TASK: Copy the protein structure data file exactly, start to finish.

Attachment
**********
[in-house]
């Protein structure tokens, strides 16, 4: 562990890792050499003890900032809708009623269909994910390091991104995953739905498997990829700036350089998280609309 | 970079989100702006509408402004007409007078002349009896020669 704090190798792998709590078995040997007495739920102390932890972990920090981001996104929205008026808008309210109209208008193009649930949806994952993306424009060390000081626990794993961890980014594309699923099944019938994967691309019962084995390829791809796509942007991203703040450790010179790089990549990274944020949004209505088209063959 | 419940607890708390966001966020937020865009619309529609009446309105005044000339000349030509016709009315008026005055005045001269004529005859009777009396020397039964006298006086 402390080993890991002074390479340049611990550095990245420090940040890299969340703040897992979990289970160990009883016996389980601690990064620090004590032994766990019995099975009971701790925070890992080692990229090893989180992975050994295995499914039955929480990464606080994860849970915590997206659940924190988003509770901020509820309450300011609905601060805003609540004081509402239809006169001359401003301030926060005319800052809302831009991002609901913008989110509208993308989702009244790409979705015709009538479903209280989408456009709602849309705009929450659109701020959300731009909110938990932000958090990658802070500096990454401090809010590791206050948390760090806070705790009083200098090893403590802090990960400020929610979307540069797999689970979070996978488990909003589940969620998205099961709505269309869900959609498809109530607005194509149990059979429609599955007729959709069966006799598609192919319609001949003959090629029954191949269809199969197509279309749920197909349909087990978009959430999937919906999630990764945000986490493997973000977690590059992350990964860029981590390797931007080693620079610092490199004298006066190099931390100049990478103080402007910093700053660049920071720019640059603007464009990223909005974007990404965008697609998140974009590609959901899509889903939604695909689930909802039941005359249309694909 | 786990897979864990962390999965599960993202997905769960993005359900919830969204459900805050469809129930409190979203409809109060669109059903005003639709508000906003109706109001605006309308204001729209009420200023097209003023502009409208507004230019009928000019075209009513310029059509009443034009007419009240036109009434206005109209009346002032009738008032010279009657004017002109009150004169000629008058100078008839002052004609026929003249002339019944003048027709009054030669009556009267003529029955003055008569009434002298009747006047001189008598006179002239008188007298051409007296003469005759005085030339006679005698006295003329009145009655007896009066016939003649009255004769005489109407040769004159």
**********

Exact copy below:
[in-house]
């Protein structure tokens, strides 16, 4: 562990890792050499003890900032809708009623269909994910390091991104995953739905498997990829700036350089998280609309 | 970079989100702006509408402004007409007078002349009896020669 704090190798792998709590078995040997007495739920102390932890972990920090981001996104929205008026808008309210109209208008193009649930949806994952993306424009060390000081626990794993961890980014594309699923099944019938994967691309019962084995390829791809796509942007991203703040450790010179790089990549990274944020949004209505088209063959 | 419940607890708390966001966020937020865009619309529609009446309105005044000339000349030509016709009315008026005055005045001269004529005859009777009396020397039964006298006086 402390080993890991002074390479340049611990550095990245420090940040890299969340703040897992979990289970160990009883016996389980601690990064620090004590032994766990019995099975009971701790925070890992080692990229090893989180992975050994295995499914039955929480990464606080994860849970915590997206659940924190988003509770901020509820309450300011609905601060805003609540004081509402239809006169001359401003301030926060005319800052809302831009991002609901913008989110509208993308989702009244790409979705015709009538479903209280989408456009709602849309705009929450659109701020959300731009909110938990932000958090990658802070500096990454401090809010590791206050948390760090806070705790009083200098090893403590802090990960400020929610979307540069797999689970979070996978488990909003589940969620998205099961709505269309869900959609498809109530607005194509149990059979429609599955007729959709069966006799598609192919319609001949003959090629029954191949269809199969197509279309749920197909349909087990978009959430999937919906999630990764945000986490493997973000977690590059992350990964860029981590390797931007080693620079610092490199004298006066190099931390100049990478103080402007910093700053660049920071720019640059603007464009990223909005974007990404965008697609998140974009590609959901899509889903939604695909689930909802039941005359249309694909 | 786990897979864990962390999965599960993202997905769960993005359900919830969204459900805050469809129930409190979203409809109060669109059903005003639709508000906003109706109001605006309308204001729209009420200023097209003023502009409208507004230019009928000019075209009513310029059509009443034009007419009240036109009434206005109209009346002032009738008032010279009657004017002109009150004169000629008058100078008839002052004609026929003249002339019944003048027709009054030669009556009267003529029955003055008569009434002298009747006047001189008598006179002239008188007298051409007296003469005759005085030339006679005698006295003329009145009655007896009066016939003649009255004769005489109407040769004159």